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Motivating employees: A Q&A with Adam Grant

In episode 91 of HR Break Room®, Adam Grant, organizational psychologist and author of Option B, joined us to talk about creating a resilient workplace in 2021 in the midst of burnout and fatigue.

Throughout the conversation, we received questions from the audience that only Grant could answer. In episode 92, Grant returned to discuss how HR can lead engagement initiatives to help motivate and retain employees in today’s digital reality.

Spotting burnout

2020 created hardships for some businesses, and as a result, employees could be dealing with burnout. How can leaders motivate employees and help alleviate it?

Grant explained the predictors of burnout fall into three categories: demand, control and support.

Demand results from employees having too much to do and not having enough time to complete their tasks.

“The first antidote is, obviously, to do what you can to reduce demands,” Grant explained.

An employee’s ability to cope with demands depends a lot on their sense of control and if they have the freedom and autonomy to tackle their responsibilities. If you aren’t able to reduce the number of demands, Grant recommends giving employees a little more control.

People also need organizational and social support in order to thrive.

“Build a culture where if people are struggling, they can say, ‘You know what? I feel overloaded right now,’ and know they might get some help and understanding,” Grant said.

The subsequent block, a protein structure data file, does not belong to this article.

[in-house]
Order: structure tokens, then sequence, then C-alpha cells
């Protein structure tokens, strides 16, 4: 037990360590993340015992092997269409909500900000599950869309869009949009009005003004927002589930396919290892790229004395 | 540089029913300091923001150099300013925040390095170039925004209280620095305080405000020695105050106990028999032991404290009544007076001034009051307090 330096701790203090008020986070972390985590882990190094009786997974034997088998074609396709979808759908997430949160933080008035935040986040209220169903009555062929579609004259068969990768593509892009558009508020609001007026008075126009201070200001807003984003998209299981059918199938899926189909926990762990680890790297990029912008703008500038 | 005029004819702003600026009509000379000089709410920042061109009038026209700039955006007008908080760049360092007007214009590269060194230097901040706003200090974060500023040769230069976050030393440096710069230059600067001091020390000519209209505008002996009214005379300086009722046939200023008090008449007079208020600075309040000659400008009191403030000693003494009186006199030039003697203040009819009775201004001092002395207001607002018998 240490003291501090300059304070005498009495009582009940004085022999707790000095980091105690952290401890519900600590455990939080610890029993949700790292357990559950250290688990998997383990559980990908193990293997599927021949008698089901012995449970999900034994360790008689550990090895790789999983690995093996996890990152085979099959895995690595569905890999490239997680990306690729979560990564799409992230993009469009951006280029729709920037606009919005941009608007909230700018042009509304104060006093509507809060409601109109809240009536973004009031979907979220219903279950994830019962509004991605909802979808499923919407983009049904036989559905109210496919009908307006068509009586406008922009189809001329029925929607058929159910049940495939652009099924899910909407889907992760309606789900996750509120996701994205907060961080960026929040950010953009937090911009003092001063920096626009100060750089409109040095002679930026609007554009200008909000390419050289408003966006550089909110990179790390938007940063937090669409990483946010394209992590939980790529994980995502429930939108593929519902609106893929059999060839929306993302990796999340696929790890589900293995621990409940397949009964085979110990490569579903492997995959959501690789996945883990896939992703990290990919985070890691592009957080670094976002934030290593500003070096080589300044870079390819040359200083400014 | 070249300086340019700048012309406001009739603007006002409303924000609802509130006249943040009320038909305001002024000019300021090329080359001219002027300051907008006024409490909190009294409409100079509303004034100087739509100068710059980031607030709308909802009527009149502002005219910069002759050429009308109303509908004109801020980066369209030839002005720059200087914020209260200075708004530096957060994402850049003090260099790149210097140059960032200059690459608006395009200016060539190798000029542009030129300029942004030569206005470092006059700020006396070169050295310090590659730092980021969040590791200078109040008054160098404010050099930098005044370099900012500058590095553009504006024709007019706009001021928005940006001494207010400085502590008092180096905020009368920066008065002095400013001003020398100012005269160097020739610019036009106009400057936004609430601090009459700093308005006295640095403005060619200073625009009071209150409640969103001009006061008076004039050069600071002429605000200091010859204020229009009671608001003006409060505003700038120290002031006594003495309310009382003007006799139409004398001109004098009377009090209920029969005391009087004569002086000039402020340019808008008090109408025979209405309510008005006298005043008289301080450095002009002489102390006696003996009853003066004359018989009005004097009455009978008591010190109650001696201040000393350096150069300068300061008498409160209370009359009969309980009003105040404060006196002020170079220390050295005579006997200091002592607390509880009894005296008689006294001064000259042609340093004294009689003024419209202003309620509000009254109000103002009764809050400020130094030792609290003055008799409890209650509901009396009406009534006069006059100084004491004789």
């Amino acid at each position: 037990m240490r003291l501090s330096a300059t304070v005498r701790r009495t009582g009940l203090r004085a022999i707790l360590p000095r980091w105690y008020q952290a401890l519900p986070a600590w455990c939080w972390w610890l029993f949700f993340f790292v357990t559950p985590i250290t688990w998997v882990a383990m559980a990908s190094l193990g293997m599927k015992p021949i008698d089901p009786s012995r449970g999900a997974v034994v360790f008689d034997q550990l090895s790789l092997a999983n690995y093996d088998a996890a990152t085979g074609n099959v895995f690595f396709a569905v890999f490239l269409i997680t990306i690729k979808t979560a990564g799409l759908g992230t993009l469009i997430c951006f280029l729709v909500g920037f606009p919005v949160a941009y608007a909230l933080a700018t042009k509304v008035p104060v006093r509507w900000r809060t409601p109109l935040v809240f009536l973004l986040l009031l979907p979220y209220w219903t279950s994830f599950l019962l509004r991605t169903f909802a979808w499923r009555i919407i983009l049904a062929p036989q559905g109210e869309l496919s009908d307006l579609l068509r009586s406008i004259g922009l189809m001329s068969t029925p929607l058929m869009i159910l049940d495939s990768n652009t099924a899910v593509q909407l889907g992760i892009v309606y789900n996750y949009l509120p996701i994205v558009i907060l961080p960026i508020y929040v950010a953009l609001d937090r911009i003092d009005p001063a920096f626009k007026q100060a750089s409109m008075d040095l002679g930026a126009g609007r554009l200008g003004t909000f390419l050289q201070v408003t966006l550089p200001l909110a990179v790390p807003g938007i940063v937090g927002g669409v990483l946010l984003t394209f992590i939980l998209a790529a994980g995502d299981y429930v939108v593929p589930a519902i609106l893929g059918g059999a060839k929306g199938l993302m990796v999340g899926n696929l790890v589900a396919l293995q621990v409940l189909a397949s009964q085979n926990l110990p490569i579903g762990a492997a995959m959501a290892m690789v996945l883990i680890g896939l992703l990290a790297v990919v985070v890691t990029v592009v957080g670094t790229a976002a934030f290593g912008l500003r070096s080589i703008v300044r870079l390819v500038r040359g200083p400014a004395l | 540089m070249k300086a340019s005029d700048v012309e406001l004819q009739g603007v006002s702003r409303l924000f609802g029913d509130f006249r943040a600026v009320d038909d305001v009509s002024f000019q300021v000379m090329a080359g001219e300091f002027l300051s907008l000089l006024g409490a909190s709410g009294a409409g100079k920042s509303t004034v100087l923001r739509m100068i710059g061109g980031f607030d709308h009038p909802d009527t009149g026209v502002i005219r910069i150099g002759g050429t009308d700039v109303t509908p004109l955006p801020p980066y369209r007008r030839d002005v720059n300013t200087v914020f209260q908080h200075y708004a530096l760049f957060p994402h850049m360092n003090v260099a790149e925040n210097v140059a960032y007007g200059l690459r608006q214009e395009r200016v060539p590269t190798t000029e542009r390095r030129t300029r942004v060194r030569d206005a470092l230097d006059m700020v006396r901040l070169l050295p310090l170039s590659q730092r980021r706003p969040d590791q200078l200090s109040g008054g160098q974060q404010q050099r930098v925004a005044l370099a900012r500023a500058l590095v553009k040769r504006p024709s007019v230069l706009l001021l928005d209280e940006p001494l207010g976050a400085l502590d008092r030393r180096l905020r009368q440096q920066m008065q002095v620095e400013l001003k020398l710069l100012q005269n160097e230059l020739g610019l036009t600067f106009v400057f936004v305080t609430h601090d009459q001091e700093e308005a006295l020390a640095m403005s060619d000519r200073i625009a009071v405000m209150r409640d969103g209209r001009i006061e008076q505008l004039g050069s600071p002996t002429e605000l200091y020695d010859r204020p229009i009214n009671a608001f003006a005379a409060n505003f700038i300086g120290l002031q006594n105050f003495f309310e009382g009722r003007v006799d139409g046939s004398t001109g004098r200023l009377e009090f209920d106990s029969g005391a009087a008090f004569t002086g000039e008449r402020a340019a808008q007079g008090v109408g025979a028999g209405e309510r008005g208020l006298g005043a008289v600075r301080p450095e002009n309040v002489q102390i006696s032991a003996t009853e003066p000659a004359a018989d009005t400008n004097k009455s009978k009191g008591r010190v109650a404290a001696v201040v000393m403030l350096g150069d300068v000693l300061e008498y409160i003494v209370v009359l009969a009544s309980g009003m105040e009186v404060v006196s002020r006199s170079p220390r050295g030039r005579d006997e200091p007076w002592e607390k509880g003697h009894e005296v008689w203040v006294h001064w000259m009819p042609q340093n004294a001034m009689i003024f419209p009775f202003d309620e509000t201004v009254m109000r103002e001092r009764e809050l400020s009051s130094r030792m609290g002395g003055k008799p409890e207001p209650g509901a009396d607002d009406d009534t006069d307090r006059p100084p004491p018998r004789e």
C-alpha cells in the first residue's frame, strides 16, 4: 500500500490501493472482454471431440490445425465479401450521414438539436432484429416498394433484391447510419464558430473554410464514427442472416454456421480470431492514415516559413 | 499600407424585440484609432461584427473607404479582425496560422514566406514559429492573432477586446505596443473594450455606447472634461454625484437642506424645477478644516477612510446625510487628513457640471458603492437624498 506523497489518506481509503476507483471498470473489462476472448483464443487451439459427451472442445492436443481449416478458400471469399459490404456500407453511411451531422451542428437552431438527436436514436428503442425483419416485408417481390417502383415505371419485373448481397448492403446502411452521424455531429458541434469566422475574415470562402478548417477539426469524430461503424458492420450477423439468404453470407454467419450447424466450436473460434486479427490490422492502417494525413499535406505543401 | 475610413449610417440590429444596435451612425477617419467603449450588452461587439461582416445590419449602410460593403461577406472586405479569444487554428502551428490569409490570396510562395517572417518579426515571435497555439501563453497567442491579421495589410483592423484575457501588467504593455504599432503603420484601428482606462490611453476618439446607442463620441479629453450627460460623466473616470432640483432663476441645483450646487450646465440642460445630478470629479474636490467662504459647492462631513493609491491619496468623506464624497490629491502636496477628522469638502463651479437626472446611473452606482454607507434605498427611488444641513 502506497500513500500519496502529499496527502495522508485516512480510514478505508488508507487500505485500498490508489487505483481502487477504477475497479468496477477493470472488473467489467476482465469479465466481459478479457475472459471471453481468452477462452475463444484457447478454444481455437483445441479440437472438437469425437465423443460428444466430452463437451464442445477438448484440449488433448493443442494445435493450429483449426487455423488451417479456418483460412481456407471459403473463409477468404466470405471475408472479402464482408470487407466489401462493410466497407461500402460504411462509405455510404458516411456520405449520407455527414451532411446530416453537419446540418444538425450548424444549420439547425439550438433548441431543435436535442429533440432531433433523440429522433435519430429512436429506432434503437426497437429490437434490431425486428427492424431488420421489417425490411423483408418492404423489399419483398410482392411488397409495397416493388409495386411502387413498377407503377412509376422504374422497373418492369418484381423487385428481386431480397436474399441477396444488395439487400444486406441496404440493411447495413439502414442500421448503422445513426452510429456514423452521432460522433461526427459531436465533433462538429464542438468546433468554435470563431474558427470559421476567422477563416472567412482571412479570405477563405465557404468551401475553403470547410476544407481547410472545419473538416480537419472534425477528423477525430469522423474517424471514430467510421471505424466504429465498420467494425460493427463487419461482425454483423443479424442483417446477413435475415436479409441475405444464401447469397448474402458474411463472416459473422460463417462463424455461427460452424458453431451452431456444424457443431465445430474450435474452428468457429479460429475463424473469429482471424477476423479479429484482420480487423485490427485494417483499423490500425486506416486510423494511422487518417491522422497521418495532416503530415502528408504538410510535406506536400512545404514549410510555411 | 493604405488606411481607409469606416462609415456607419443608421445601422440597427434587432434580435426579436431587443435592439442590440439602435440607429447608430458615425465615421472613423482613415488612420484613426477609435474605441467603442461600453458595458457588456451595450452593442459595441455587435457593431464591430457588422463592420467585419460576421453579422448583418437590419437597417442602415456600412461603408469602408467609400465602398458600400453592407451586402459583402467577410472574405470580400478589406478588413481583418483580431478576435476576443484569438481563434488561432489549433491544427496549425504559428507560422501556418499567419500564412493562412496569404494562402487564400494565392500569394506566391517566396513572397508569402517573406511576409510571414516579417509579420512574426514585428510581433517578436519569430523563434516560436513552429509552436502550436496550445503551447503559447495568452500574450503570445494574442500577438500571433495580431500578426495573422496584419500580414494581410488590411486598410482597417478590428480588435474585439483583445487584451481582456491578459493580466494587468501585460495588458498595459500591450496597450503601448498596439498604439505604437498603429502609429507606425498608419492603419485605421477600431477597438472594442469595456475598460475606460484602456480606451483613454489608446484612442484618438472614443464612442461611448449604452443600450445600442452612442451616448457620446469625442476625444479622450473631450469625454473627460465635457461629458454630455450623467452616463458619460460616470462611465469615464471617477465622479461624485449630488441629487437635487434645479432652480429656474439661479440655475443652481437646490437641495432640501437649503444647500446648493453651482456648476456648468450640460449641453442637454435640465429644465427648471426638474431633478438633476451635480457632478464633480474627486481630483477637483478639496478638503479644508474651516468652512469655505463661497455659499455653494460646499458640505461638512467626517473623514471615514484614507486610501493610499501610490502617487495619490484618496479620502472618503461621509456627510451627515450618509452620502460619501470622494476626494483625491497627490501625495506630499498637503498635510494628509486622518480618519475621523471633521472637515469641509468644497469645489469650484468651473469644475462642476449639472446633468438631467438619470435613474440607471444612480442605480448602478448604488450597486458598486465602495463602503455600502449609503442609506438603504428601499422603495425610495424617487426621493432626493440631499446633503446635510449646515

Overcoming communication gaps

With employees working in multiple environments, some companies have noticed communication gaps that need to be addressed.

Grant recommends watching out for communication silos. He explained that in a digital environment, people tend to stay in touch with their immediate team, direct reports and managers. But communication between more distant colleagues can fall by the wayside.

“That’s a problem,” Grant said, “in part because weak ties tend to give you better information than strong ties do. Strong ties know a lot of the same people and the same things you do. That means they give you redundant knowledge. Whereas weak ties travel in different circles, they learn different things, they meet different people and they can more efficiently open up a novel of information for you.”

One way Grant recommends solving this? Implementing group or leadership office hours.

“It’s giving you access to senior leaders’ thinking,” he explained. “It’s allowing some peers to connect and maybe build a relationship or have a conversation that they wouldn’t have otherwise.”

Improving employee processes

Striking a balance between challenging employees to improve while being empathetic to the stresses of uncertain work environments can be hard.

Grant found that effective leaders normalize vulnerability. And that means going beyond the usual “Let me know if you need anything; my door is always open” rhetoric.

“We found what worked much better was for leaders and managers to actually share what they themselves were struggling with,” Grant explained.

He recommends saying something like, “I am really struggling with multiple kids in online school at home and trying to concentrate on my work at the same time. Here are some of the practices I’ve implemented to try to set some boundaries. Let me know what’s worked for you; I would love to find out.”

According to Grant, letting people know you care about their well-being and their job performance is a great place to start the conversation.

For even more insights from Grant, listen to episode 92 of HR Break Room®!